6 loving mantras to say when you don’t know what to say

6 loving mantras to say when you don't know what to say

We all have times when we don’t know what to say. The situation clearly calls for communication, but we’re out of words.

Here are six mantras from Thich Nhat Hanh that we can repeat to others so they’ll know we love them.

1. “I am here for you.

Sometimes it’s enough just to show up. Our presence is often the best present we can give. But when we show up, saying this sentence will tie the bow on our gift of presence.

2. “I know you are there, and I am very happy.

But what about when someone shows up for us? That often leaves us at a loss for words, too. This statement acknowledges that we see their gift of presence, we receive it, and we value it as a good gift.

3. “I know you suffer, and that is why I am here for you.

When we notice a friend or loved one is in pain, we can use this sentence. It’s an extra layer on the first mantra: Not only am I here for you, but I really see you in this situation. Often we comfort others the greatest by acknowledging their pain, not by attempting to fix it.

4. “I suffer, please help.

This one is harder for us to say, especially if the person we’re talking to is the person we perceive to be causing our suffering. While our pride urges us to say the opposite—“I don’t suffer; I don’t need your help“—by acknowledging that we do need help, we are speaking in love and humility.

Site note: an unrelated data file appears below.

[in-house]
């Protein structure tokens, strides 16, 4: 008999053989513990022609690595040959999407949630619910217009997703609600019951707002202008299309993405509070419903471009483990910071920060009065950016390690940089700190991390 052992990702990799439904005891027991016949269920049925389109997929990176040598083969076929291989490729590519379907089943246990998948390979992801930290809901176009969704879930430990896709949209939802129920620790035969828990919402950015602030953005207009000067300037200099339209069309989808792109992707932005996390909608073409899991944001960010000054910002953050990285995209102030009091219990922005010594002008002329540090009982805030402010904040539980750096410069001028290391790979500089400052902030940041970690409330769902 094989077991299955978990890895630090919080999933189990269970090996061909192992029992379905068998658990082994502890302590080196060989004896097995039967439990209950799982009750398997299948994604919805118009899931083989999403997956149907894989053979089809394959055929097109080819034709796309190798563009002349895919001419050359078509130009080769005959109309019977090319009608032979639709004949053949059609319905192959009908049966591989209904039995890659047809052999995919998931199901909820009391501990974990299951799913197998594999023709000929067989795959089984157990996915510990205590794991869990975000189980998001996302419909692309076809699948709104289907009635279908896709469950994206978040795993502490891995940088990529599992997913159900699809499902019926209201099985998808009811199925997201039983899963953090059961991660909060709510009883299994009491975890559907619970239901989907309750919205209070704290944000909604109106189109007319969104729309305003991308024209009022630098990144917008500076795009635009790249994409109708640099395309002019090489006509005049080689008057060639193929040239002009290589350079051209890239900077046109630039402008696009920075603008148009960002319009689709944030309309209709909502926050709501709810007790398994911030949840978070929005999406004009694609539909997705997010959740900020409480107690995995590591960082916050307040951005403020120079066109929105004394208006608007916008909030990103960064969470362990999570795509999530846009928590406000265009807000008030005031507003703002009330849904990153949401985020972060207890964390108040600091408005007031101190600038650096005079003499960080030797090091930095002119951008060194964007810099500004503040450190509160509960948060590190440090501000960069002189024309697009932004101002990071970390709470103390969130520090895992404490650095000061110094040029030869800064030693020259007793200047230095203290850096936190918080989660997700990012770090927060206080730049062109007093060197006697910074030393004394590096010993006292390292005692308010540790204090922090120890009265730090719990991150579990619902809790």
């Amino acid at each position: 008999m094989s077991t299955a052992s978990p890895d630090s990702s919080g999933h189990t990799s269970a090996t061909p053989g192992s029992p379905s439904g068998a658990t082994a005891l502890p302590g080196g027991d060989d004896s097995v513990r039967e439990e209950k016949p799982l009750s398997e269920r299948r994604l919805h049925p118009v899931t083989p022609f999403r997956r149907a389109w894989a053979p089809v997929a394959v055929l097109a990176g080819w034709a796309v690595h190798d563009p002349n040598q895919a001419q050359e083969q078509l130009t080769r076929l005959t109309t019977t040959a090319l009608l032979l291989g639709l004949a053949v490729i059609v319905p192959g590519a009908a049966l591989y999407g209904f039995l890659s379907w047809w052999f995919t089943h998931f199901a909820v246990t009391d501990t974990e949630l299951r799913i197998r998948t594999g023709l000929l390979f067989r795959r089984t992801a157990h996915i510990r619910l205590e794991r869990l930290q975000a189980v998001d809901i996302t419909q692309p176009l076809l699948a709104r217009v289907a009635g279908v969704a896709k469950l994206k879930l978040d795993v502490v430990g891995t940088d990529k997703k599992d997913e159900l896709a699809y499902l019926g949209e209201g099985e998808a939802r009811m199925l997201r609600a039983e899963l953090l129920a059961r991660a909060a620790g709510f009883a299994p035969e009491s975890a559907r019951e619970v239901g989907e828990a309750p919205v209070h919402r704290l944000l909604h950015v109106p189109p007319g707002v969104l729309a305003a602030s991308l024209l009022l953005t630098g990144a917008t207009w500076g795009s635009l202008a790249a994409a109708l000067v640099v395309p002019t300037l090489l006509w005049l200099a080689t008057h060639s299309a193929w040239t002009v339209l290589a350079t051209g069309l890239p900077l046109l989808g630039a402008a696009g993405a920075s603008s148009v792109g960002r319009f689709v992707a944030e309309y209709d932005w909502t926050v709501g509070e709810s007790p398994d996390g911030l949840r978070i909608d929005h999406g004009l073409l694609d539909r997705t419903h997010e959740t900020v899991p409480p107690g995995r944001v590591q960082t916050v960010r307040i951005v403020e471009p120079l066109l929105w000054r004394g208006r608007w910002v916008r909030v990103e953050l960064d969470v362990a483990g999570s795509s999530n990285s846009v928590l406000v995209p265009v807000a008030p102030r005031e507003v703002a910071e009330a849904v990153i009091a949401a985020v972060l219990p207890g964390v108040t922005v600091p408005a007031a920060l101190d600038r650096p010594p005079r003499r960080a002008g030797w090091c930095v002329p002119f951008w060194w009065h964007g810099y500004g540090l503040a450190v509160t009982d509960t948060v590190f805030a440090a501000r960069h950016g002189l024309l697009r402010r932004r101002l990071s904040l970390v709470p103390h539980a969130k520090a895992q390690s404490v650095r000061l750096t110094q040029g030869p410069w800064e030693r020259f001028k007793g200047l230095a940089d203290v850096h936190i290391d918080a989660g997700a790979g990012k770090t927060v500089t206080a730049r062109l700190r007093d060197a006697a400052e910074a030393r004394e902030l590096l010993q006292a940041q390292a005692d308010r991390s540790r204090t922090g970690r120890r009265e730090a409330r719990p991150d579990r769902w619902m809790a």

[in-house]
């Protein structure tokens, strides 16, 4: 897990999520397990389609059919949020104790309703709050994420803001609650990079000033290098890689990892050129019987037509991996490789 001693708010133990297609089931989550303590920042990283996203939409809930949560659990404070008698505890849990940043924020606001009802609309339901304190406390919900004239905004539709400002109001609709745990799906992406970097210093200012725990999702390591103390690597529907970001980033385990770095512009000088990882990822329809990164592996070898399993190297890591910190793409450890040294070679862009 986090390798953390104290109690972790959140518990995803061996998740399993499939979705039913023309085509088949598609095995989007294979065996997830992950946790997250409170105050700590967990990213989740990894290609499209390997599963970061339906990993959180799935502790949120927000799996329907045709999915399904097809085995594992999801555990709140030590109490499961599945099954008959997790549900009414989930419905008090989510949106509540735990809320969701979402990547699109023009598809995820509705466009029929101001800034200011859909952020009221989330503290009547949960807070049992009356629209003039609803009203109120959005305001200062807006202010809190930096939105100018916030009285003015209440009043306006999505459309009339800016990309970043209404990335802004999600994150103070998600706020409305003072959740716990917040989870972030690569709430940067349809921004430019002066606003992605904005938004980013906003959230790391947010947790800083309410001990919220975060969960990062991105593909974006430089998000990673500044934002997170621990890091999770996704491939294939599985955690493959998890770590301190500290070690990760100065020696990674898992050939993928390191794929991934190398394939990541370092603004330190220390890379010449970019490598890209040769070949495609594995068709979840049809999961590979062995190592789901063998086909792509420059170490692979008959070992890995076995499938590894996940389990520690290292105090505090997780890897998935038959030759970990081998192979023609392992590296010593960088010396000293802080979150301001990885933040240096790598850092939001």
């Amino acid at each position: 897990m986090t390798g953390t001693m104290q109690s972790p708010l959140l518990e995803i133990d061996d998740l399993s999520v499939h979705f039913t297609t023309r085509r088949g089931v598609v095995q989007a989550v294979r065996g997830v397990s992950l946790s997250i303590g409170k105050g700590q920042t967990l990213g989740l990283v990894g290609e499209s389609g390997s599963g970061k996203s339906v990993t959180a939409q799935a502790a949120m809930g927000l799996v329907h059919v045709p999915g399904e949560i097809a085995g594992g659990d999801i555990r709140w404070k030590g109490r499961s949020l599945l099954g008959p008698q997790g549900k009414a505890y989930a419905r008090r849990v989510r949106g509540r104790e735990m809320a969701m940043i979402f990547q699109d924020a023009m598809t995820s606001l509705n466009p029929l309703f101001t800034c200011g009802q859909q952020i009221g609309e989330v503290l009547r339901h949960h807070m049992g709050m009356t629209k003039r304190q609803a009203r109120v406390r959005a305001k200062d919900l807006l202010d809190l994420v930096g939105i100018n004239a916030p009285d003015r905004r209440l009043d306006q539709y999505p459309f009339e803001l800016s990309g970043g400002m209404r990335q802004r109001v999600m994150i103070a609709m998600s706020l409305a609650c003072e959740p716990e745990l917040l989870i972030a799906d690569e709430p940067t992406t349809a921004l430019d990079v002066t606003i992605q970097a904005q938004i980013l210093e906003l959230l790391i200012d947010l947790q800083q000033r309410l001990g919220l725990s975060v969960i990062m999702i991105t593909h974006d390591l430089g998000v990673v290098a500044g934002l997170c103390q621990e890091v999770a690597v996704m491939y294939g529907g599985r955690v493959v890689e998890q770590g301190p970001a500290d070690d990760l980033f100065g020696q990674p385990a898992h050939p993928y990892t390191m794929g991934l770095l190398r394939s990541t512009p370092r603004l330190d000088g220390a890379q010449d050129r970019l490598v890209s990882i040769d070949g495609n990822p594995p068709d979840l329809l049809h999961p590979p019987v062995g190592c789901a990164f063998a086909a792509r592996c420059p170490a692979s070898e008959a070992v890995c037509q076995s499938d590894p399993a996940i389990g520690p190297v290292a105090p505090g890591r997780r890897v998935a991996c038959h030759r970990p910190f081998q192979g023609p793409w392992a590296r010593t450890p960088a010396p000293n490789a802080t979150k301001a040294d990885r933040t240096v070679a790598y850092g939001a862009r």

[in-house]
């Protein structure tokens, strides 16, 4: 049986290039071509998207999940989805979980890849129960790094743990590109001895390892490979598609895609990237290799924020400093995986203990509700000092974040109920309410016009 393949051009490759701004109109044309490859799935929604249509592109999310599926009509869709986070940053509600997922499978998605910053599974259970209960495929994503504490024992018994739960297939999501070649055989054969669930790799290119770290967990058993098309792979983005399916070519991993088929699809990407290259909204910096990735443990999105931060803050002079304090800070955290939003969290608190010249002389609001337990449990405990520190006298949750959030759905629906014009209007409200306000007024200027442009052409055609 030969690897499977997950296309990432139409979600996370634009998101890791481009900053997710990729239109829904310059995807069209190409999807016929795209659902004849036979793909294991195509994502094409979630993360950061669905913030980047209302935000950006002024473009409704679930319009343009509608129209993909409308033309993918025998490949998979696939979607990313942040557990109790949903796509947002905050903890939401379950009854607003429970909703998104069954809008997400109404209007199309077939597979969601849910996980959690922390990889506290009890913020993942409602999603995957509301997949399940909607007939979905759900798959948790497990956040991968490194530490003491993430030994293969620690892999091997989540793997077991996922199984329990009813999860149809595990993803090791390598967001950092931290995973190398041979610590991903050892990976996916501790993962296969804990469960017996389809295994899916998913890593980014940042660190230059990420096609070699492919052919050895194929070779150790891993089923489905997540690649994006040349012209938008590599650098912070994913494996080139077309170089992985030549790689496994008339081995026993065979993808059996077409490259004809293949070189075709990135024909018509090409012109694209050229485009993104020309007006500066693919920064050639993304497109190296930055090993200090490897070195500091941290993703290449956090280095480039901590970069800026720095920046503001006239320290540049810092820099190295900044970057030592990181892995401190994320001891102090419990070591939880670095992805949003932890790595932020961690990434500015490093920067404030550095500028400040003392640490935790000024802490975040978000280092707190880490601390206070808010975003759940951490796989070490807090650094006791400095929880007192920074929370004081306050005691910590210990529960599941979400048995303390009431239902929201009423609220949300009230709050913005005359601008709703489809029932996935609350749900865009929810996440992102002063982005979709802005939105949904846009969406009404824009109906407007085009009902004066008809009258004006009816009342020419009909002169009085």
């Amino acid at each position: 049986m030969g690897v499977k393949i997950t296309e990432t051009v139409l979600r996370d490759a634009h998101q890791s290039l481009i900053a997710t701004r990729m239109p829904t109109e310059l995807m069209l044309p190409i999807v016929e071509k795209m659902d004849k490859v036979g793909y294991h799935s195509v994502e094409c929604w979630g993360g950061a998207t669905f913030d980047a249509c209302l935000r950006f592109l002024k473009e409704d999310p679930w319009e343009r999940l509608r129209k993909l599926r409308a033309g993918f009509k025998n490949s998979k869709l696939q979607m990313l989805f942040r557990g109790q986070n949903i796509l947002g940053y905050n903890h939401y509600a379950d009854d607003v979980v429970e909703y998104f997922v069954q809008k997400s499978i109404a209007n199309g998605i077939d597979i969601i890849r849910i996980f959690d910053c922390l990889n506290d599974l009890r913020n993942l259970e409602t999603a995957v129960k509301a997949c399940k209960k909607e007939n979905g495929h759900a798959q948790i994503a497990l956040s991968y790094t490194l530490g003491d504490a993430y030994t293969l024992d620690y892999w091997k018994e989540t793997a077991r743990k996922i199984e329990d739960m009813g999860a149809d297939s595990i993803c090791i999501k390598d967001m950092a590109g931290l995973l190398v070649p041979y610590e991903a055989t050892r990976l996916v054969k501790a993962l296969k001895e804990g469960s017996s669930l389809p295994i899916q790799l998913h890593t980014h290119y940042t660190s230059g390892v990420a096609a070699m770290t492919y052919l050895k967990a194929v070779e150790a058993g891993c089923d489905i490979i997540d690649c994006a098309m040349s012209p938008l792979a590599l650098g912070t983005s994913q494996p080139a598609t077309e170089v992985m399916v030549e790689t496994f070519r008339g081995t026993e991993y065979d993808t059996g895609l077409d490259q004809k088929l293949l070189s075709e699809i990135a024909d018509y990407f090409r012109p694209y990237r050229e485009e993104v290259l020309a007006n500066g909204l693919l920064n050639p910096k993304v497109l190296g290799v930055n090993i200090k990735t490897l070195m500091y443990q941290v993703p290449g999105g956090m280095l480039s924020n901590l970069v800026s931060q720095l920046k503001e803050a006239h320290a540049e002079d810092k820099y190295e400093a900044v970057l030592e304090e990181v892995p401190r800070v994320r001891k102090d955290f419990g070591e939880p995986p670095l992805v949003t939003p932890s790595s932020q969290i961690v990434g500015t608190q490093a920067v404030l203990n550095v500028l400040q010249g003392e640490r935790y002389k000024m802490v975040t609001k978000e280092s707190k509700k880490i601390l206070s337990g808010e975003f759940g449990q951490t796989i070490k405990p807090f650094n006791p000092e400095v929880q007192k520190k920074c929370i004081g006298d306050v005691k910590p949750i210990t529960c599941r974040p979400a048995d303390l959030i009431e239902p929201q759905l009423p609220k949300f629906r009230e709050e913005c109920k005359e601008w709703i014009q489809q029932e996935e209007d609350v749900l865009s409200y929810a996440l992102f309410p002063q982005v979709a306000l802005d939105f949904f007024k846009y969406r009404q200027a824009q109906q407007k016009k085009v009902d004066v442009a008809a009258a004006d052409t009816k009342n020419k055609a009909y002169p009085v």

5. “This is a happy moment.”

When we experience victories, these words come easily. And when our friend experiences victories, we also can acknowledge that we feel joy with them. But even in ordinary moments, find reasons to celebrate and be grateful for the here and now.

6. “You are partly right.

When we are praised, say this to remind ourselves not to take the compliment too seriously (maybe out loud, maybe silently). Likewise, also say this when we are criticized (at least say it internally). By accepting our common humanity, we won’t become “a victim of a prideful illusion” nor will we condemn ourselves for a weakness.

When we improve our communication, we improve our relationships. Using our intention to listen deeply and our words to love profoundly, we understand more and are understood more, one person at a time.

* * *

Which saying can you use today? Which one would you most like to hear today? Please share in the comments.

31 thoughts on “6 loving mantras to say when you don’t know what to say

  1. Andrew Budek-Schmeisser

    Good list, Lisa!

    There are a couple of expressions I use, that date back to the Viet Nam conflict…but as not many people know them any more, I generally use them in the privacy of my mind.

    The first is “xin loi”, pronounced sin loy, which can mean anything from the deepest empathy to “tough s***”, and can sometimes hold both meanings at the same time…at which point it can often be the most useful and heartening.

    The second, applied to myself when facing pain and heartache, is “don’t mean nothing”. It’s a nod to the callousness of some events and some people, and that there is something inside me which need not be traumatized by such things as physical discomfort, loss, or betrayal.

    1. LisaNotes Post author

      Thanks for sharing these expressions, Andrew. It’s interesting to hear the things other people say, even if only in their mind. “Don’t mean nothing” reminds me of Father Thomas Keating’s “This doesn’t matter.” Taken in context, these are very useful indeed.

  2. Sharon